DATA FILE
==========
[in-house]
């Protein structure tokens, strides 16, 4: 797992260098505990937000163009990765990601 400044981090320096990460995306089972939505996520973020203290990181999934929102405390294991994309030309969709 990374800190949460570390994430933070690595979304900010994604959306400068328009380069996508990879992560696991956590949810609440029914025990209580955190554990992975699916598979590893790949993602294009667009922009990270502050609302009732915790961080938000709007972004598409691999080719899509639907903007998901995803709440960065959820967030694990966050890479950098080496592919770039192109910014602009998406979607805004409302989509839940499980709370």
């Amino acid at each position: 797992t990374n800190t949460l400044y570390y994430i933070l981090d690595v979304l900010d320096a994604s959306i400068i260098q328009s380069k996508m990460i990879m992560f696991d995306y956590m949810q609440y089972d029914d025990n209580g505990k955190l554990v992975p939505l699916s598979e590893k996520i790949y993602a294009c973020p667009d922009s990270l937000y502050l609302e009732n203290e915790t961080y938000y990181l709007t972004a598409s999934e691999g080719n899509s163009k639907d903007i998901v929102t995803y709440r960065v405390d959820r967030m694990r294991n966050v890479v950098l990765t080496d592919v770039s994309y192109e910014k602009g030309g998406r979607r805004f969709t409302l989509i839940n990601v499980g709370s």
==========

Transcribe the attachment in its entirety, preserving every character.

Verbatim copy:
[in-house]
């Protein structure tokens, strides 16, 4: 797992260098505990937000163009990765990601 400044981090320096990460995306089972939505996520973020203290990181999934929102405390294991994309030309969709 990374800190949460570390994430933070690595979304900010994604959306400068328009380069996508990879992560696991956590949810609440029914025990209580955190554990992975699916598979590893790949993602294009667009922009990270502050609302009732915790961080938000709007972004598409691999080719899509639907903007998901995803709440960065959820967030694990966050890479950098080496592919770039192109910014602009998406979607805004409302989509839940499980709370």
């Amino acid at each position: 797992t990374n800190t949460l400044y570390y994430i933070l981090d690595v979304l900010d320096a994604s959306i400068i260098q328009s380069k996508m990460i990879m992560f696991d995306y956590m949810q609440y089972d029914d025990n209580g505990k955190l554990v992975p939505l699916s598979e590893k996520i790949y993602a294009c973020p667009d922009s990270l937000y502050l609302e009732n203290e915790t961080y938000y990181l709007t972004a598409s999934e691999g080719n899509s163009k639907d903007i998901v929102t995803y709440r960065v405390d959820r967030m694990r294991n966050v890479v950098l990765t080496d592919v770039s994309y192109e910014k602009g030309g998406r979607r805004f969709t409302l989509i839940n990601v499980g709370s």